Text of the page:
What is Political History Today?

26 04 2010

What is political history today? How has the practice of political history changed in the last few decades? What is the New Political History?  How do political historians operate in 2010?

These appear to be the themes of a forthcoming issue of Perspectives on History, the magazine of the American Historical Association.

I hope that the issue contains an essay by Susan Pedersen, who wrote¬† “What is Political History Now?” in What is History Now? edited by David Cannadine (New York : Palgrave Macmillan, 2002), 36-56.

Here is the AHA’s call for papers:

“Perspectives on History invites proposals by July 1, 2010, for articles for a theme issue focused on Political History Today.”
Readers interested in submitting articles that discuss different aspects of political history are invited to submit article proposals for consideration by the editorial board for possible publication in a theme issue of Perspectives on History that will be dedicated to explorations of the state of political history today.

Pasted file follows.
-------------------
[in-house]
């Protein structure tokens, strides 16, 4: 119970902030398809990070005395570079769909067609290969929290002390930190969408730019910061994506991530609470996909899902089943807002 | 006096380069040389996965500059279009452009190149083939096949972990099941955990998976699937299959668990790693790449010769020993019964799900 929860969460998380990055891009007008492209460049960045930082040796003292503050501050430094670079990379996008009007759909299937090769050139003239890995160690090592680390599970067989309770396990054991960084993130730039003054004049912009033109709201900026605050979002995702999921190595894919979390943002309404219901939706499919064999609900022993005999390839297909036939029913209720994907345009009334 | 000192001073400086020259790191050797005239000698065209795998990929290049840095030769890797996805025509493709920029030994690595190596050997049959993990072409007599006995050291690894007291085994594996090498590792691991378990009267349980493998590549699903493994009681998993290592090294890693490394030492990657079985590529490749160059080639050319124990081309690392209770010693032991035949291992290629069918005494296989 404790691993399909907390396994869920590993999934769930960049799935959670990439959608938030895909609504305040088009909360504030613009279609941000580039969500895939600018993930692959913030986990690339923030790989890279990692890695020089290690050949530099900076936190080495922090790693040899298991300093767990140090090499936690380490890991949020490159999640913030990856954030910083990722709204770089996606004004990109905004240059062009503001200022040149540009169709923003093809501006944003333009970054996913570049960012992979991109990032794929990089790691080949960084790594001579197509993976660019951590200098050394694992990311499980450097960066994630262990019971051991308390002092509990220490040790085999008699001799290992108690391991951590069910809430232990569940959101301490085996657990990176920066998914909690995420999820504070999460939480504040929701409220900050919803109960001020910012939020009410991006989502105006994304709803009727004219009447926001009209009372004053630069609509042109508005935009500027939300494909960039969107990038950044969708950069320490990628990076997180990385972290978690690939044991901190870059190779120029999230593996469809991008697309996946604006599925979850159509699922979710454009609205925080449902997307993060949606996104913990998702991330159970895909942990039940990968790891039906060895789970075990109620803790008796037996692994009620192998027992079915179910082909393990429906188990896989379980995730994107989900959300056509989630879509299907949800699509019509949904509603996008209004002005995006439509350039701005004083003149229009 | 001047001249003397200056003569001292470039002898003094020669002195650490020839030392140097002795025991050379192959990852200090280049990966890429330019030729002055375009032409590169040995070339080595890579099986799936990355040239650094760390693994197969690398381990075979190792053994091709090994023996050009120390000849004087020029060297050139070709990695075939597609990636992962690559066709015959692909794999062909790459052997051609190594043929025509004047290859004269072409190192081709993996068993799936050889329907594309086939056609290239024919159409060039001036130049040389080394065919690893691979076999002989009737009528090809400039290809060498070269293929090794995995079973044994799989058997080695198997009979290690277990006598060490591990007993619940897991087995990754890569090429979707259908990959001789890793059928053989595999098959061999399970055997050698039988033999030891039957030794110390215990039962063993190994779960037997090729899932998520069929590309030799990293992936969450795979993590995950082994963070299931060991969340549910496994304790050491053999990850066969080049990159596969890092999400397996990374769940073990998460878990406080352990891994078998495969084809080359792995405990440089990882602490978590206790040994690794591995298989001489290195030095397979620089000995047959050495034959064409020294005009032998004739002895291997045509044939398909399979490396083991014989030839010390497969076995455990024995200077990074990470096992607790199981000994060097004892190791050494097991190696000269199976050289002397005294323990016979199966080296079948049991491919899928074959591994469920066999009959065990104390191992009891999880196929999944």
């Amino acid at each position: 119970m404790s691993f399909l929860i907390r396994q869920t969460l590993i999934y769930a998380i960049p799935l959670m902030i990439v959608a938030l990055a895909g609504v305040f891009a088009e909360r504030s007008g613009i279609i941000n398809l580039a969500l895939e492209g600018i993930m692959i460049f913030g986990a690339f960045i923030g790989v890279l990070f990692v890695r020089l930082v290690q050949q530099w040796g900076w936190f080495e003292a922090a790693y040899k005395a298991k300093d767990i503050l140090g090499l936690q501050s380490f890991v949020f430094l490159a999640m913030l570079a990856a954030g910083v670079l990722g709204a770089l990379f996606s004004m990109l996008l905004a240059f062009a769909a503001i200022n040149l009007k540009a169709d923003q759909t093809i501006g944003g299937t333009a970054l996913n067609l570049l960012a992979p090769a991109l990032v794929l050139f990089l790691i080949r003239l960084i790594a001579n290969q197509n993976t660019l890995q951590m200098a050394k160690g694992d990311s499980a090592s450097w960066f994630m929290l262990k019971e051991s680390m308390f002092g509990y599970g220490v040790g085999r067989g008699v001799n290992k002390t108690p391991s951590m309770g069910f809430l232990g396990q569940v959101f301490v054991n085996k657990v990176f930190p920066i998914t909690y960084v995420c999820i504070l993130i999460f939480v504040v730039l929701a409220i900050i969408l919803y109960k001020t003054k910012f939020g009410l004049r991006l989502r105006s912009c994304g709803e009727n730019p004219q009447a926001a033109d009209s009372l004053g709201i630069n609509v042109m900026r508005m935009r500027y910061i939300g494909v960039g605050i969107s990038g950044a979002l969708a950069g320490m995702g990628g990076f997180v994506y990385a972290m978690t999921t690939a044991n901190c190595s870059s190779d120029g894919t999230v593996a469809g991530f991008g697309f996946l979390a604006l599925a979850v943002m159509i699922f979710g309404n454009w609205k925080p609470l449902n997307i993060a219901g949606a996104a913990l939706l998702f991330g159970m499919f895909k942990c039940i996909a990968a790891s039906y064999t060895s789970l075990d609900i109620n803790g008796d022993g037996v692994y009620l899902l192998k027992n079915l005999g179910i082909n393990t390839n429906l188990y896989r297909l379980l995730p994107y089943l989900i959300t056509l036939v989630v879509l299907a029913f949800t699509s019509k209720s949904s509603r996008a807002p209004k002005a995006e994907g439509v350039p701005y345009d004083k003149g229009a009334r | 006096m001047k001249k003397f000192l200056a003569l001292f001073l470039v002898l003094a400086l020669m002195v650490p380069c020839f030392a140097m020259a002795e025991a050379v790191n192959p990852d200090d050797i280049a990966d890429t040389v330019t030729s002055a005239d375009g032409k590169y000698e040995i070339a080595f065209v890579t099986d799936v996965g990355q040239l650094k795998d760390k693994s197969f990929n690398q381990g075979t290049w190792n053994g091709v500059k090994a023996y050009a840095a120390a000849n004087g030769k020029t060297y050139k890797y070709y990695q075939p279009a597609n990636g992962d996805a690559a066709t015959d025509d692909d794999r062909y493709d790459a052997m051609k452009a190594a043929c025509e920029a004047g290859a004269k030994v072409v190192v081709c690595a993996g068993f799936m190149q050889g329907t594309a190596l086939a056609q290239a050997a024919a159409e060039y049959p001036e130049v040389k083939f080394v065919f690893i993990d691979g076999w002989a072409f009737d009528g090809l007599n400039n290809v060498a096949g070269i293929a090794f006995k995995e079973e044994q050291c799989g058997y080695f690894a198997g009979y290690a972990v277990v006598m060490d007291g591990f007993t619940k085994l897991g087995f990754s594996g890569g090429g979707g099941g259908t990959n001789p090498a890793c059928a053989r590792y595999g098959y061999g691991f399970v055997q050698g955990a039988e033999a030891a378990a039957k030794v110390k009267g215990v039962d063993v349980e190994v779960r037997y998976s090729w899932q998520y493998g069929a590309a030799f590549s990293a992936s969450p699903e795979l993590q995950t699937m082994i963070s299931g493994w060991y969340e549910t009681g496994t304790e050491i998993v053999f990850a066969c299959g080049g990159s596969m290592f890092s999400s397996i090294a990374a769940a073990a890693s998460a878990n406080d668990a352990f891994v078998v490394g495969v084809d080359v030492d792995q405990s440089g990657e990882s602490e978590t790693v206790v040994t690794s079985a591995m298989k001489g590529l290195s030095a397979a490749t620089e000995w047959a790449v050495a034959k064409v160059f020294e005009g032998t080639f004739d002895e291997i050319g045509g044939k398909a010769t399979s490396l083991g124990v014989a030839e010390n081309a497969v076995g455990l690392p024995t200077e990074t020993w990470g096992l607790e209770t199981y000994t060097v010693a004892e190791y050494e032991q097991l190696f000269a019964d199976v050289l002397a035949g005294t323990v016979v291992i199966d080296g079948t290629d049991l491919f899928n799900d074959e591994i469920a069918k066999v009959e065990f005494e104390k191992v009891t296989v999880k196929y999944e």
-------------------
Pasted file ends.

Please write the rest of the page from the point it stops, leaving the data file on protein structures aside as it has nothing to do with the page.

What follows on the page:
The editorial board of Perspectives on History hopes that the essays in the thematically focused issue (expected to be published in May 2011), will provide an overview of different dimensions of political history in its various manifestations, such as diplomatic history, military history, administrative history, and the history of past politics, in teaching as well as of research and in the contexts of academia and public history. The topics of the essays need not be limited to these suggested rubrics, however, and prospective authors can suggest other topics that should, in their opinion, be considered for inclusion in the theme issue.

Prospective authors can consider including in their articles the challenges that teachers and researchers working in the field encounter, the current state and future prospects for the field of political history.

Article proposals, of about 300 to 600 words, may be e-mailed by July 1, 2010 to perspectives@historians.org or mailed to Perspectives on History, American Historical Association, 400 A Street, SE, Washington, DC 20003-3889.

Authors invited to send complete essays will be required to submit them by December 31, 2010.

Ned Franks on History of Minority Parliaments in Canada

29 09 2009

Ned Franks, Queen’s University political scientist, talks about the history of minority parliaments in Canada on TVOntario’s Agenda. Steve Paikin was, as always, a superb interviewer.